Referring now to FIG. 1 there can be seen fan coil unit 10 having indoor heat exchanger 12 mounted to extend across the air flow path. Indoor heat exchanger 12 forms a relatively small angle with horizontal. Arrows are shown indicating the vertical air flow path of the unit. Heat exchanger 12 is supported by upper support 14 and lower support 16 to the housing 50 of the unit. The fan coil unit 10 is defined by housing 50 having a lower duct connector 52 and an upper duct connector 54 defining inlet and outlet openings. Fan scroll 30 is shown located at the bottom of the unit for coordinately acting with a fan (not shown) mounted to fan shaft 32 for causing air to be circulated upwardly through the heat exchanger. A combination fan deck and condensate pan 20 extends across the unit located at the same height as the fan discharge. The combination fan deck and condensate pan serves to collect condensate dripping from the coil surface and prevents air discharged from the fan from circulating back to the fan inlet. Drain line 40 is shown connected to combination fan deck and condensate pan 20 via condensate pan drain connector 42 and to the bottom of fan scroll 30 at fan scroll drain connection 44.
FIG. 2 is a side view of the same fan coil unit as FIG. 1. Therein, the same components are labeled. Heat exchanger 12 is shown secured by top support 14 and lower support 16 to the fan coil unit. Fan discharge 32 is shown extending through a portion of combination fan deck and condensate pan 20. Hence, it may be seen that fan discharge portion 32 of fan scroll 30 is utilized to direct the air being circulated by the fan upwardly through the indoor heat exchanger and out the unit through outlet or upper duct connector 54. Condensate is diverted from the combination condensate pan and fan deck 20 and from the bottom of fan scroll 30 through drain line 40 to a drain or other appropriate disposal area.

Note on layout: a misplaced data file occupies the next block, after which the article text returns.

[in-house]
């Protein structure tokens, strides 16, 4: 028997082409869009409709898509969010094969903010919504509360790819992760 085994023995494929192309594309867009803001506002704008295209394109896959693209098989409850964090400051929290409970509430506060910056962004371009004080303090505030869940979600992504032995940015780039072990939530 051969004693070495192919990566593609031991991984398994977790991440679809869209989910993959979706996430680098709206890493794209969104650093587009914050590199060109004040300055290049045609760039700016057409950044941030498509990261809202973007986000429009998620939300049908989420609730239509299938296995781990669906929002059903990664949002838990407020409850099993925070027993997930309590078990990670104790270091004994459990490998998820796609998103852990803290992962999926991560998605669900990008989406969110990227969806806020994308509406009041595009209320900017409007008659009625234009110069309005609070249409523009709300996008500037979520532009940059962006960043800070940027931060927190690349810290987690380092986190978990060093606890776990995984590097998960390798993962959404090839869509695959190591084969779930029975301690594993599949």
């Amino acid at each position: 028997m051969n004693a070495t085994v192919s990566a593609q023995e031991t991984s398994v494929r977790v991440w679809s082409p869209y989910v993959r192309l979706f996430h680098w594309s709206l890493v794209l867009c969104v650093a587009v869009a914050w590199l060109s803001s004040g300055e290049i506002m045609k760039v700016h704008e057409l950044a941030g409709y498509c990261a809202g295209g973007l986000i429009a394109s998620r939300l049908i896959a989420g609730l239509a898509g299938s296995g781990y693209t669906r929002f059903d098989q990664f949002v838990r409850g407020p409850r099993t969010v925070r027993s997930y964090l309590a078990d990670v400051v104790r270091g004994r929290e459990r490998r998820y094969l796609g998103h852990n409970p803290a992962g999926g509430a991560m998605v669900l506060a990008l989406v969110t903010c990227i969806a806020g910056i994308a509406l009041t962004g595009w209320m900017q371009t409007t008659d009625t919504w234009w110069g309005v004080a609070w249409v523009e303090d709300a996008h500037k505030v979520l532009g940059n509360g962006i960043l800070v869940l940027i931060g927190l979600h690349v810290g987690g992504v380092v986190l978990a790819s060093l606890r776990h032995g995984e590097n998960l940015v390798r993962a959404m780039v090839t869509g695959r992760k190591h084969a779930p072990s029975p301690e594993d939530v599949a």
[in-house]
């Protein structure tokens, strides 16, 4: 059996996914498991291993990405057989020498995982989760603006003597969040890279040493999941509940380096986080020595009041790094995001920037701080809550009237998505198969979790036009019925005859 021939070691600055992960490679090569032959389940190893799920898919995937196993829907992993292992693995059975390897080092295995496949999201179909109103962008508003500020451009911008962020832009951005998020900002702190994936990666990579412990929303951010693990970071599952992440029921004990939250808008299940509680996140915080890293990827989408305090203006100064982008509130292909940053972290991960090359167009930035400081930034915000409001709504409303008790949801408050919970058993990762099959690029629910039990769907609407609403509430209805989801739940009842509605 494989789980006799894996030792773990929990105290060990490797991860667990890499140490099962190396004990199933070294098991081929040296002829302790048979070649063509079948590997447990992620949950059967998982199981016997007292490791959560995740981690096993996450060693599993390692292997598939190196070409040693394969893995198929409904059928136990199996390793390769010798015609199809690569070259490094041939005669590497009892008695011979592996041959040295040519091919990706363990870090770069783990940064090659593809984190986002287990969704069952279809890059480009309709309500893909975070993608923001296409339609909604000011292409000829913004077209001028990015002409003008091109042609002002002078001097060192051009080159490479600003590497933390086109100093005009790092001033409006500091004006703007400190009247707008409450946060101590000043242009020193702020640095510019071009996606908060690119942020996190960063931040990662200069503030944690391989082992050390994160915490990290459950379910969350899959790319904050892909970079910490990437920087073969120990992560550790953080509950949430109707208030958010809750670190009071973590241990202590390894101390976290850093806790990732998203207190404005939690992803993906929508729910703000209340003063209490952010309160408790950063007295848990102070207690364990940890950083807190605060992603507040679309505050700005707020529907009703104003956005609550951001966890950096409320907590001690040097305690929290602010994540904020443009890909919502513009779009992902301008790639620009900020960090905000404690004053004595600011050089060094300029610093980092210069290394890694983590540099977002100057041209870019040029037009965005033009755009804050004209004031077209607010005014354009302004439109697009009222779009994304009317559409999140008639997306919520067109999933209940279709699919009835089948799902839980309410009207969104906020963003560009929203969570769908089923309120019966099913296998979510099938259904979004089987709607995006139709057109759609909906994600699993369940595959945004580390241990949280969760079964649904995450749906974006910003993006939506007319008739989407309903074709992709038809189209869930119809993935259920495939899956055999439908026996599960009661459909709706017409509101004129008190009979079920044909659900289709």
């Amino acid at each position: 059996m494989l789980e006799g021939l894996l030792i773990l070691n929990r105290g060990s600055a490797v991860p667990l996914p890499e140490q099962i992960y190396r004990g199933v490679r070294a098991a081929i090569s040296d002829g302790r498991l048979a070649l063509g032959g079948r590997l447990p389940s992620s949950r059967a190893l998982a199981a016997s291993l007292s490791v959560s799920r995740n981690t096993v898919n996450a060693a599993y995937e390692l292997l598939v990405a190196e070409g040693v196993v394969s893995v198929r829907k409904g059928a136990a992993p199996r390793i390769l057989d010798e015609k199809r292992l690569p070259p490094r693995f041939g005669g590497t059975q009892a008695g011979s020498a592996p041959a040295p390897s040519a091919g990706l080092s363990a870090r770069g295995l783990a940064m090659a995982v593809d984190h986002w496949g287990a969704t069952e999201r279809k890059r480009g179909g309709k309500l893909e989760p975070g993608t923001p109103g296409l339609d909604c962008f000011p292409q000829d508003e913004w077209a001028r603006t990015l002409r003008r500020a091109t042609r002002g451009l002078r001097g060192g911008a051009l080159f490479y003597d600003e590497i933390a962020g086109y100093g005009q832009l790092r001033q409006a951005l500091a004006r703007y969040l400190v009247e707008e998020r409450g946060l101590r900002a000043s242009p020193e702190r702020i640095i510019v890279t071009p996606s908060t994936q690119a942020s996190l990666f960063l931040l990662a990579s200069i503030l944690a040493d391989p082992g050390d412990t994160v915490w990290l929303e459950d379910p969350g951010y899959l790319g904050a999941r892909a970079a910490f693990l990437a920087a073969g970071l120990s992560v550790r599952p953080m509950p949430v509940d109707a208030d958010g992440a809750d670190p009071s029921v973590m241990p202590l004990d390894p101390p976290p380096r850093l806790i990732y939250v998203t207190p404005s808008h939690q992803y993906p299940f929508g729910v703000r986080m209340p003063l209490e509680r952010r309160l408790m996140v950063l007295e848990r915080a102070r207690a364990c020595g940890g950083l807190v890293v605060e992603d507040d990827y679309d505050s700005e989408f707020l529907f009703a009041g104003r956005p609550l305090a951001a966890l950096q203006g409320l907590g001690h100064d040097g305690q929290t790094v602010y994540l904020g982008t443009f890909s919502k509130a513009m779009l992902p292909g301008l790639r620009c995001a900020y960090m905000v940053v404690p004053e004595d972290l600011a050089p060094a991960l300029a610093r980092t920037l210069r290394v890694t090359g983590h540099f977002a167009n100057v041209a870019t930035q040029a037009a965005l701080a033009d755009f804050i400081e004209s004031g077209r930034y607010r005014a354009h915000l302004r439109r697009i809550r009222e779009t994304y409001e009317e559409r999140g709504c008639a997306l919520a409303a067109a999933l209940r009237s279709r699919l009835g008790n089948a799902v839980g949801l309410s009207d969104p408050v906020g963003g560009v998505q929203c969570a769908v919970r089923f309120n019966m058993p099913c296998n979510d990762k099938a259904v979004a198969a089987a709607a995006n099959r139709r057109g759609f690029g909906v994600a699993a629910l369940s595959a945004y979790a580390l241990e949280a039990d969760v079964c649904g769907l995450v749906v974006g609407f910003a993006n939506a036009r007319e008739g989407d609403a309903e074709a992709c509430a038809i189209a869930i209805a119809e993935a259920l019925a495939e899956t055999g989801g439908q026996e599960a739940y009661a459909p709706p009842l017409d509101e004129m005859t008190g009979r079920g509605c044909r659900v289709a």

The fan coil unit as shown provide for a highly efficient fan coil unit wherein the heat exchanger is arranged to have condensate drip from the entire cross section of the heat exchanger. This condensate drips downwardly into the condensate pan and into the fan scroll. From these two collection sources, the water is diverted to an appropriate disposal area. By allowing the coil to drip across this entire surface, the pressure drop of the air circulating through the heat exchanger is reduced since the angle between the heat exchanger and the direction of the flow of the air is increased providing a shorter air flow path through the heat exchanger. Other aerodynamic efficiencies are obtained by utilizing an outlet configured to be efficient with an appropriately sized duct.
The invention has been described with reference to a particular embodiment. It is to be understood by those skilled in the art that variations and modification can be effected within the spirit and scope of the invention.